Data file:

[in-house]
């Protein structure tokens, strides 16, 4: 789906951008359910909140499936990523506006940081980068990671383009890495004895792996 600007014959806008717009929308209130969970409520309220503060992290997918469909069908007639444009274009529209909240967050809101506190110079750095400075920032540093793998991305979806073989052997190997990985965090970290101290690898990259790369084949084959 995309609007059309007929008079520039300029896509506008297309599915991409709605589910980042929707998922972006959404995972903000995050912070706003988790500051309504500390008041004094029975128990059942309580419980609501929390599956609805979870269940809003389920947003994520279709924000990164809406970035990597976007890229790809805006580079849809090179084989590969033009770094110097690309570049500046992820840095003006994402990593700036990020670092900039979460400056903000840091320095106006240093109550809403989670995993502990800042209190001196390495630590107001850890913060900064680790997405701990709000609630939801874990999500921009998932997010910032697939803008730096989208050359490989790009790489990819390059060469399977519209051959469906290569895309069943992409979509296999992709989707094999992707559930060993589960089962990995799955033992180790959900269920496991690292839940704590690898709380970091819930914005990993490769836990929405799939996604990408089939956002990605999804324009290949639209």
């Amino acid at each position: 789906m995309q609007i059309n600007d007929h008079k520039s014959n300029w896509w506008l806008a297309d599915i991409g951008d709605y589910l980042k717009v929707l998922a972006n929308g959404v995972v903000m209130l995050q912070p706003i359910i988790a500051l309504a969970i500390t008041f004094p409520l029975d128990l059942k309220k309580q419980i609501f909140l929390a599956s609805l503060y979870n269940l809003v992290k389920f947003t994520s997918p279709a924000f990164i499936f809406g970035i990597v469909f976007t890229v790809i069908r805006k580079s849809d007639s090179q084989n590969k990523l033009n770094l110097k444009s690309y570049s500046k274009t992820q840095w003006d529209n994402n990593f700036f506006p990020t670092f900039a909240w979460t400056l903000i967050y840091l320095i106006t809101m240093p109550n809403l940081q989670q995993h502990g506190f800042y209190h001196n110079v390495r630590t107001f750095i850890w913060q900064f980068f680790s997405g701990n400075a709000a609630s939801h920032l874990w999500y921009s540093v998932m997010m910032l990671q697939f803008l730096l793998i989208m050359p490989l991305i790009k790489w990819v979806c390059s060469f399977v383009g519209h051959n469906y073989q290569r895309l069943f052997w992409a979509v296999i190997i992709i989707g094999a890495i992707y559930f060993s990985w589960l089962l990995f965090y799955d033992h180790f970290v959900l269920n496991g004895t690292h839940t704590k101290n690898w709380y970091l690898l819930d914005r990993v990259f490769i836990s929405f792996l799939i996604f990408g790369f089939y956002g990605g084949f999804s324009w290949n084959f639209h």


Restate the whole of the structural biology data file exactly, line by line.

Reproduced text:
[in-house]
């Protein structure tokens, strides 16, 4: 789906951008359910909140499936990523506006940081980068990671383009890495004895792996 600007014959806008717009929308209130969970409520309220503060992290997918469909069908007639444009274009529209909240967050809101506190110079750095400075920032540093793998991305979806073989052997190997990985965090970290101290690898990259790369084949084959 995309609007059309007929008079520039300029896509506008297309599915991409709605589910980042929707998922972006959404995972903000995050912070706003988790500051309504500390008041004094029975128990059942309580419980609501929390599956609805979870269940809003389920947003994520279709924000990164809406970035990597976007890229790809805006580079849809090179084989590969033009770094110097690309570049500046992820840095003006994402990593700036990020670092900039979460400056903000840091320095106006240093109550809403989670995993502990800042209190001196390495630590107001850890913060900064680790997405701990709000609630939801874990999500921009998932997010910032697939803008730096989208050359490989790009790489990819390059060469399977519209051959469906290569895309069943992409979509296999992709989707094999992707559930060993589960089962990995799955033992180790959900269920496991690292839940704590690898709380970091819930914005990993490769836990929405799939996604990408089939956002990605999804324009290949639209």
């Amino acid at each position: 789906m995309q609007i059309n600007d007929h008079k520039s014959n300029w896509w506008l806008a297309d599915i991409g951008d709605y589910l980042k717009v929707l998922a972006n929308g959404v995972v903000m209130l995050q912070p706003i359910i988790a500051l309504a969970i500390t008041f004094p409520l029975d128990l059942k309220k309580q419980i609501f909140l929390a599956s609805l503060y979870n269940l809003v992290k389920f947003t994520s997918p279709a924000f990164i499936f809406g970035i990597v469909f976007t890229v790809i069908r805006k580079s849809d007639s090179q084989n590969k990523l033009n770094l110097k444009s690309y570049s500046k274009t992820q840095w003006d529209n994402n990593f700036f506006p990020t670092f900039a909240w979460t400056l903000i967050y840091l320095i106006t809101m240093p109550n809403l940081q989670q995993h502990g506190f800042y209190h001196n110079v390495r630590t107001f750095i850890w913060q900064f980068f680790s997405g701990n400075a709000a609630s939801h920032l874990w999500y921009s540093v998932m997010m910032l990671q697939f803008l730096l793998i989208m050359p490989l991305i790009k790489w990819v979806c390059s060469f399977v383009g519209h051959n469906y073989q290569r895309l069943f052997w992409a979509v296999i190997i992709i989707g094999a890495i992707y559930f060993s990985w589960l089962l990995f965090y799955d033992h180790f970290v959900l269920n496991g004895t690292h839940t704590k101290n690898w709380y970091l690898l819930d914005r990993v990259f490769i836990s929405f792996l799939i996604f990408g790369f089939y956002g990605g084949f999804s324009w290949n084959f639209h």